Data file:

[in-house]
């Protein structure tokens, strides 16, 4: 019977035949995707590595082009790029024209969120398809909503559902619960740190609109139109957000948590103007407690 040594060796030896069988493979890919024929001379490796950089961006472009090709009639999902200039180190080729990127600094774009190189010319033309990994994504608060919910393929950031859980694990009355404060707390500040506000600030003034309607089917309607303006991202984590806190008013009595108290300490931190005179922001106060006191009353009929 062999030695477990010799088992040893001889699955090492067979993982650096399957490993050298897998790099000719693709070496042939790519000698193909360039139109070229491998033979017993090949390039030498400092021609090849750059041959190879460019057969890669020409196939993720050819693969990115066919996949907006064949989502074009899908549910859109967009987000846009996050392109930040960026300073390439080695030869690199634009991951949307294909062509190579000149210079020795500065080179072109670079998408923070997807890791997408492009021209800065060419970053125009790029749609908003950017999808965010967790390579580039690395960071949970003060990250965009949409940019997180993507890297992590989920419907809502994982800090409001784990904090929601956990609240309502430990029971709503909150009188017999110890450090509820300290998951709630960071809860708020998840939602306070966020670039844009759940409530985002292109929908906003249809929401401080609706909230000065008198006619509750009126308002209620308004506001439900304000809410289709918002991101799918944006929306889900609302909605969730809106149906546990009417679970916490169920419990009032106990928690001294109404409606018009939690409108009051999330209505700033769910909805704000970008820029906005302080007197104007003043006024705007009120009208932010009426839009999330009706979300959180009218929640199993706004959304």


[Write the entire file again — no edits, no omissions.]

[in-house]
């Protein structure tokens, strides 16, 4: 019977035949995707590595082009790029024209969120398809909503559902619960740190609109139109957000948590103007407690 040594060796030896069988493979890919024929001379490796950089961006472009090709009639999902200039180190080729990127600094774009190189010319033309990994994504608060919910393929950031859980694990009355404060707390500040506000600030003034309607089917309607303006991202984590806190008013009595108290300490931190005179922001106060006191009353009929 062999030695477990010799088992040893001889699955090492067979993982650096399957490993050298897998790099000719693709070496042939790519000698193909360039139109070229491998033979017993090949390039030498400092021609090849750059041959190879460019057969890669020409196939993720050819693969990115066919996949907006064949989502074009899908549910859109967009987000846009996050392109930040960026300073390439080695030869690199634009991951949307294909062509190579000149210079020795500065080179072109670079998408923070997807890791997408492009021209800065060419970053125009790029749609908003950017999808965010967790390579580039690395960071949970003060990250965009949409940019997180993507890297992590989920419907809502994982800090409001784990904090929601956990609240309502430990029971709503909150009188017999110890450090509820300290998951709630960071809860708020998840939602306070966020670039844009759940409530985002292109929908906003249809929401401080609706909230000065008198006619509750009126308002209620308004506001439900304000809410289709918002991101799918944006929306889900609302909605969730809106149906546990009417679970916490169920419990009032106990928690001294109404409606018009939690409108009051999330209505700033769910909805704000970008820029906005302080007197104007003043006024705007009120009208932010009426839009999330009706979300959180009218929640199993706004959304």